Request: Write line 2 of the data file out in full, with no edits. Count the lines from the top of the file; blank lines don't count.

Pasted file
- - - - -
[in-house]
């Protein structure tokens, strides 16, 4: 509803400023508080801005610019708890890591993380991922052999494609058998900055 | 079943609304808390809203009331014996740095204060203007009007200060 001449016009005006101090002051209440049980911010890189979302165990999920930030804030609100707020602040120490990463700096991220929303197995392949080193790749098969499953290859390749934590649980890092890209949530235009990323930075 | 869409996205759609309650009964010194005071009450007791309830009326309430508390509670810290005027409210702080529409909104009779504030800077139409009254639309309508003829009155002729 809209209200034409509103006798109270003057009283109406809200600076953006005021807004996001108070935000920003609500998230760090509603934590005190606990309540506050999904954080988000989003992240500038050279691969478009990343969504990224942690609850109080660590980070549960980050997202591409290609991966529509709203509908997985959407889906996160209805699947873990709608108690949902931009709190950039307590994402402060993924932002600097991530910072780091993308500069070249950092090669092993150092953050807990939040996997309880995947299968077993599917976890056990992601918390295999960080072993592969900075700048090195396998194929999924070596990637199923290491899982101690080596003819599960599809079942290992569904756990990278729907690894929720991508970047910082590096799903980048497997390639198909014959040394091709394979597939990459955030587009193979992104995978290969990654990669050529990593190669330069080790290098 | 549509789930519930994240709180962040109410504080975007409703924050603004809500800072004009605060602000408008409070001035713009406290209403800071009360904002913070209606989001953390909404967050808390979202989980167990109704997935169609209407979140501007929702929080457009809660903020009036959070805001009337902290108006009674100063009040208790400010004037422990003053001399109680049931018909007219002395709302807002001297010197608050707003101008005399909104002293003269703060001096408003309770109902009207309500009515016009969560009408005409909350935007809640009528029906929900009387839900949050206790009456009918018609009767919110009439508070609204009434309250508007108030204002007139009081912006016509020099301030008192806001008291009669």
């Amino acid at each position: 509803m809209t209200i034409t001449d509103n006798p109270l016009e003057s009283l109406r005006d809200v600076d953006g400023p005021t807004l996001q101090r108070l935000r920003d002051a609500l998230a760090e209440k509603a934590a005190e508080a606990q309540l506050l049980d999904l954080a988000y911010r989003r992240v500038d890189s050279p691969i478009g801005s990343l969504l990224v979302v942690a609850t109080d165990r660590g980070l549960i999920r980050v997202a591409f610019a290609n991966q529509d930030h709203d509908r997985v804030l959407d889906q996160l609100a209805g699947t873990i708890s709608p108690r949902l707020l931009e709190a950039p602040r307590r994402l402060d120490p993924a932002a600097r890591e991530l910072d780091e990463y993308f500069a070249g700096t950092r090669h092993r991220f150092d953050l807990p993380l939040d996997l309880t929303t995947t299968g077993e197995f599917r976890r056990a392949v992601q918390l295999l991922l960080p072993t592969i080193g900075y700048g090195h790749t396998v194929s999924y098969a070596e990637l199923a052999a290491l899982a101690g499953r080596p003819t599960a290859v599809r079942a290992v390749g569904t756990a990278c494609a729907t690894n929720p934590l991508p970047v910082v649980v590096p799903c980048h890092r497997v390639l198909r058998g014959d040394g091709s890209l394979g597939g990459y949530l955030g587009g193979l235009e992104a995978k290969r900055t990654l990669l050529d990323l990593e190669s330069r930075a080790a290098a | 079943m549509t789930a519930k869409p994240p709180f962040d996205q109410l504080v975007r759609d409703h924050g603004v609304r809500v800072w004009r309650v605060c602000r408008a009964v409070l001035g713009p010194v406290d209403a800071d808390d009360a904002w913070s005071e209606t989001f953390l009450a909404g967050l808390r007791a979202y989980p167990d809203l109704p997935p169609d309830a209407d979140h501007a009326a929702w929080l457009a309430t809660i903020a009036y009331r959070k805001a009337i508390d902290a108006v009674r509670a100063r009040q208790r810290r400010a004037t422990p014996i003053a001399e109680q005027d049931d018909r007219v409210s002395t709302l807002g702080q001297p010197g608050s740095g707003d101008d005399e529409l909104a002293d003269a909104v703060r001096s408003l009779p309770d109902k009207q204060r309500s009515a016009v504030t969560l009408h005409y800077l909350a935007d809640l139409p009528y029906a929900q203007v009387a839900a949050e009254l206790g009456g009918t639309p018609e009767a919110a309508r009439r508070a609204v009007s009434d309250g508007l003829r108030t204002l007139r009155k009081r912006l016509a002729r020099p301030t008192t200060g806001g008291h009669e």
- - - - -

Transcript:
């Protein structure tokens, strides 16, 4: 509803400023508080801005610019708890890591993380991922052999494609058998900055 | 079943609304808390809203009331014996740095204060203007009007200060 001449016009005006101090002051209440049980911010890189979302165990999920930030804030609100707020602040120490990463700096991220929303197995392949080193790749098969499953290859390749934590649980890092890209949530235009990323930075 | 869409996205759609309650009964010194005071009450007791309830009326309430508390509670810290005027409210702080529409909104009779504030800077139409009254639309309508003829009155002729 809209209200034409509103006798109270003057009283109406809200600076953006005021807004996001108070935000920003609500998230760090509603934590005190606990309540506050999904954080988000989003992240500038050279691969478009990343969504990224942690609850109080660590980070549960980050997202591409290609991966529509709203509908997985959407889906996160209805699947873990709608108690949902931009709190950039307590994402402060993924932002600097991530910072780091993308500069070249950092090669092993150092953050807990939040996997309880995947299968077993599917976890056990992601918390295999960080072993592969900075700048090195396998194929999924070596990637199923290491899982101690080596003819599960599809079942290992569904756990990278729907690894929720991508970047910082590096799903980048497997390639198909014959040394091709394979597939990459955030587009193979992104995978290969990654990669050529990593190669330069080790290098 | 549509789930519930994240709180962040109410504080975007409703924050603004809500800072004009605060602000408008409070001035713009406290209403800071009360904002913070209606989001953390909404967050808390979202989980167990109704997935169609209407979140501007929702929080457009809660903020009036959070805001009337902290108006009674100063009040208790400010004037422990003053001399109680049931018909007219002395709302807002001297010197608050707003101008005399909104002293003269703060001096408003309770109902009207309500009515016009969560009408005409909350935007809640009528029906929900009387839900949050206790009456009918018609009767919110009439508070609204009434309250508007108030204002007139009081912006016509020099301030008192806001008291009669």